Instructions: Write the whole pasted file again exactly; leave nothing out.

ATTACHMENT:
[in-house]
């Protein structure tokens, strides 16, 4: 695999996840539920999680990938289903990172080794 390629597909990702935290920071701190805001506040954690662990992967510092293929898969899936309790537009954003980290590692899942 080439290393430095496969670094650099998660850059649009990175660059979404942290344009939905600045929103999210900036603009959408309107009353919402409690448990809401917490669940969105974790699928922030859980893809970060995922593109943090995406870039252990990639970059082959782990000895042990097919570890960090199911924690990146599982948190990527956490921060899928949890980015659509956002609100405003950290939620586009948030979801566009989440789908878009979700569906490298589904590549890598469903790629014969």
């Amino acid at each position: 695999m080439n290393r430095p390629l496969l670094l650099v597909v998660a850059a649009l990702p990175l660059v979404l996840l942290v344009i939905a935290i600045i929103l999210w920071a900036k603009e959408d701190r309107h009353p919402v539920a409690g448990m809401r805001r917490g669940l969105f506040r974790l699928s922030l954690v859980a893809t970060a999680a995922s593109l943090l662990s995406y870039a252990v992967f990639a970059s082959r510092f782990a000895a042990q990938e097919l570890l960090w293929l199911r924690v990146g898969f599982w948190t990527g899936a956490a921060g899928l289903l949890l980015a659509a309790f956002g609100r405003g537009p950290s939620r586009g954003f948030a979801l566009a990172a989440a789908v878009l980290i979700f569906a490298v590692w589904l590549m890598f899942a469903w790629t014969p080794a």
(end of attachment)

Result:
[in-house]
């Protein structure tokens, strides 16, 4: 695999996840539920999680990938289903990172080794 390629597909990702935290920071701190805001506040954690662990992967510092293929898969899936309790537009954003980290590692899942 080439290393430095496969670094650099998660850059649009990175660059979404942290344009939905600045929103999210900036603009959408309107009353919402409690448990809401917490669940969105974790699928922030859980893809970060995922593109943090995406870039252990990639970059082959782990000895042990097919570890960090199911924690990146599982948190990527956490921060899928949890980015659509956002609100405003950290939620586009948030979801566009989440789908878009979700569906490298589904590549890598469903790629014969």
């Amino acid at each position: 695999m080439n290393r430095p390629l496969l670094l650099v597909v998660a850059a649009l990702p990175l660059v979404l996840l942290v344009i939905a935290i600045i929103l999210w920071a900036k603009e959408d701190r309107h009353p919402v539920a409690g448990m809401r805001r917490g669940l969105f506040r974790l699928s922030l954690v859980a893809t970060a999680a995922s593109l943090l662990s995406y870039a252990v992967f990639a970059s082959r510092f782990a000895a042990q990938e097919l570890l960090w293929l199911r924690v990146g898969f599982w948190t990527g899936a956490a921060g899928l289903l949890l980015a659509a309790f956002g609100r405003g537009p950290s939620r586009g954003f948030a979801l566009a990172a989440a789908v878009l980290i979700f569906a490298v590692w589904l590549m890598f899942a469903w790629t014969p080794a």